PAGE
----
# 17.1 Secret Splitting

The first situation that we present is the simplest. Consider the case where you have a message $M$, represented as an integer, that you would like to split between two people Alice and Bob in such a way that neither of them alone can reconstruct the message $M$. A solution to this problem readily lends itself: Give Alice a random integer $r$ and give Bob $M-r$. In order to reconstruct the message $M$, Alice and Bob simply add their pieces together.

A few technical problems arise from the fact that it is impossible to choose a random integer in a way that all integers are equally likely (the sum of the infinitely many equal probabilities, one for each integer, cannot equal 1). Therefore, we choose an integer $n$ larger than all possible messages $M$ that might occur and regard $M$ and $r$ as numbers mod $n$. Then there is no problem choosing $r$ as a random integer mod $n$; simply assign each integer mod $n$ the probability $1/n$.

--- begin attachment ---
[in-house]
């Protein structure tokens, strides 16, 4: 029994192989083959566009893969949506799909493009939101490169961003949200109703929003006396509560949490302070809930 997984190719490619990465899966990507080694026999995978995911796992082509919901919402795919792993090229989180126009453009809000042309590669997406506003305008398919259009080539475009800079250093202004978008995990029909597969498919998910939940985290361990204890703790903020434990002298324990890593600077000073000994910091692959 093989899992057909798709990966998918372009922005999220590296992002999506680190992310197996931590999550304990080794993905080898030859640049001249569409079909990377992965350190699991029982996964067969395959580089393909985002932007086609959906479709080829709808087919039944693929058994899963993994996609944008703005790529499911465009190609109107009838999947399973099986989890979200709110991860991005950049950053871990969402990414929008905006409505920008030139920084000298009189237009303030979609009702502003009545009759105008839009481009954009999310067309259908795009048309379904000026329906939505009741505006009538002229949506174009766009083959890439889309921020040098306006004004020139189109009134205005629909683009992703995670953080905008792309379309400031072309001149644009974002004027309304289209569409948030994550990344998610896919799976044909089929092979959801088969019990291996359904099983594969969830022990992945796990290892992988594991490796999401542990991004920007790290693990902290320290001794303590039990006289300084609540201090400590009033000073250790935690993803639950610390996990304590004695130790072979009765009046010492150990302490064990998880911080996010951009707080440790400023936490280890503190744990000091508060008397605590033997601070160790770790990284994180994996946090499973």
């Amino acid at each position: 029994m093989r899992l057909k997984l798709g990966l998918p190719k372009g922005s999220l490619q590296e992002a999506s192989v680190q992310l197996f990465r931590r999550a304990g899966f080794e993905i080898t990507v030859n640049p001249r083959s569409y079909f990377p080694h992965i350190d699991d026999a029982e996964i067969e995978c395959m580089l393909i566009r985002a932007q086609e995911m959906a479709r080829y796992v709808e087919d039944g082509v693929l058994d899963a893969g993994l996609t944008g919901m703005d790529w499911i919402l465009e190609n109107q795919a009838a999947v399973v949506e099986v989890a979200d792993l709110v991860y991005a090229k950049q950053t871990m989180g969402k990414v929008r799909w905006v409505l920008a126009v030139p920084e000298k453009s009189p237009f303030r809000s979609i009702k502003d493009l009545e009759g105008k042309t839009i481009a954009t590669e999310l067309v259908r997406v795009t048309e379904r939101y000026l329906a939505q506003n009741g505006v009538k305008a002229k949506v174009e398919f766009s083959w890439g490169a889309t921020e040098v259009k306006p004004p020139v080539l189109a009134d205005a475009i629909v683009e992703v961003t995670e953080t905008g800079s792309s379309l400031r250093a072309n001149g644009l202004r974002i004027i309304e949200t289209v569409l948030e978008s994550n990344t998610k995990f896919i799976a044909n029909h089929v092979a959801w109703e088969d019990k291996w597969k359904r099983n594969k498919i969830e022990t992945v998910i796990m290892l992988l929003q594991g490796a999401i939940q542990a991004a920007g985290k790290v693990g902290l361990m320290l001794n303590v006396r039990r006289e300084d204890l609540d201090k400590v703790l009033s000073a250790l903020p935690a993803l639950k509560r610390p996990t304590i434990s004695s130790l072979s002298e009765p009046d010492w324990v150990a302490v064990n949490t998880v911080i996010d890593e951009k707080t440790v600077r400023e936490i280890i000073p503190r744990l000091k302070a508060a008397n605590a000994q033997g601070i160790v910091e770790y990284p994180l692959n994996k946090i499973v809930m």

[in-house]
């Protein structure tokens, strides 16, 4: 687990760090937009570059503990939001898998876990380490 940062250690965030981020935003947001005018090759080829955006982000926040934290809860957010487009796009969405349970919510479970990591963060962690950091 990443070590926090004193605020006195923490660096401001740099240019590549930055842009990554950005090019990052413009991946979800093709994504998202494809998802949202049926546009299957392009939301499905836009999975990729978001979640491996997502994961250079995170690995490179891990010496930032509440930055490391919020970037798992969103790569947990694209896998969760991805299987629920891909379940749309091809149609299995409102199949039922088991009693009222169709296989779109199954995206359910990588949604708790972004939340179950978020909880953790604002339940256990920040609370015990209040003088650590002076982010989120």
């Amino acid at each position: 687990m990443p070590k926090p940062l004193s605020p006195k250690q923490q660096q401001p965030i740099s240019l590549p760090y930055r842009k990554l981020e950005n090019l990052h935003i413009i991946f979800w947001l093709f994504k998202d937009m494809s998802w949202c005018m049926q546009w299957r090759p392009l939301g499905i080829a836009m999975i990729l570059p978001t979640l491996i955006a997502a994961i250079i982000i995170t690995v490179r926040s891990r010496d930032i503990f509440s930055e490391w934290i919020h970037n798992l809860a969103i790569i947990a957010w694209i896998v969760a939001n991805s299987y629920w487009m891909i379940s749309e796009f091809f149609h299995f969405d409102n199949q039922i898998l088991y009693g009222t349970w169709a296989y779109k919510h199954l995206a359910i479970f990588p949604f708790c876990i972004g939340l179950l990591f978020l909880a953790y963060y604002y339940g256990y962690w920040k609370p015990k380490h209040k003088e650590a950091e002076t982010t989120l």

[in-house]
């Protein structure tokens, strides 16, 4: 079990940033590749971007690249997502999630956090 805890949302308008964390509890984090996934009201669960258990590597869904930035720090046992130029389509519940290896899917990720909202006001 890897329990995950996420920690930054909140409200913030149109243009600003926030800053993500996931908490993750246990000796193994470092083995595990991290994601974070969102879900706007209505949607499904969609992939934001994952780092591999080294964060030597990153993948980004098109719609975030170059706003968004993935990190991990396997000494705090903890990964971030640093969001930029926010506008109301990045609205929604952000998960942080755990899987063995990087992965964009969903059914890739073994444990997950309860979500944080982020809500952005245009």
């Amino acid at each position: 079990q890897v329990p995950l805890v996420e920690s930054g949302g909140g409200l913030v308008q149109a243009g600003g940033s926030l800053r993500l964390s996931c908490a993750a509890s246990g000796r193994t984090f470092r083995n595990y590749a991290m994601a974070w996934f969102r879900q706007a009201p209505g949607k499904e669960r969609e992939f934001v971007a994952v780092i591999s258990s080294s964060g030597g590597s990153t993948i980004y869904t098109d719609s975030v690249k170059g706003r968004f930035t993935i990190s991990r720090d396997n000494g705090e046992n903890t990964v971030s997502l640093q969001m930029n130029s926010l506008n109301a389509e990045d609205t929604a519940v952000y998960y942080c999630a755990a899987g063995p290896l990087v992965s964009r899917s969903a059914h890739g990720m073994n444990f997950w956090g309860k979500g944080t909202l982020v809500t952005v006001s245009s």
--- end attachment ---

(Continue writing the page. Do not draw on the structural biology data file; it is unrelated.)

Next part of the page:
Now let us examine the case where we would like to split the secret among three people, Alice, Bob, and Charles. Using the previous idea, we choose two random numbers $r$ and $s$ mod $n$ and give $M-r-s\text{\hspace{0.17em}}(\text{mod}\text{\hspace{0.17em}}n)$ to Alice, $r$ to Bob, and $s$ to Charles. To reconstruct the message $M$, Alice, Bob, and Charles simply add their respective numbers.

For the more general case, if we wish to split the secret $M$ among $m$ people, then we must choose $m-1$ random numbers ${r}_{1}\text{,}\text{}\dots \text{\hspace{0.17em}}\text{,}\text{}{r}_{m-1}$ mod $n$ and give them to $m-1$ of the people, and $M-\sum _{k=1}^{m-1}{r}_{k}\text{\hspace{0.17em}}(\text{mod}\text{\hspace{0.17em}}n)$ to the remaining person.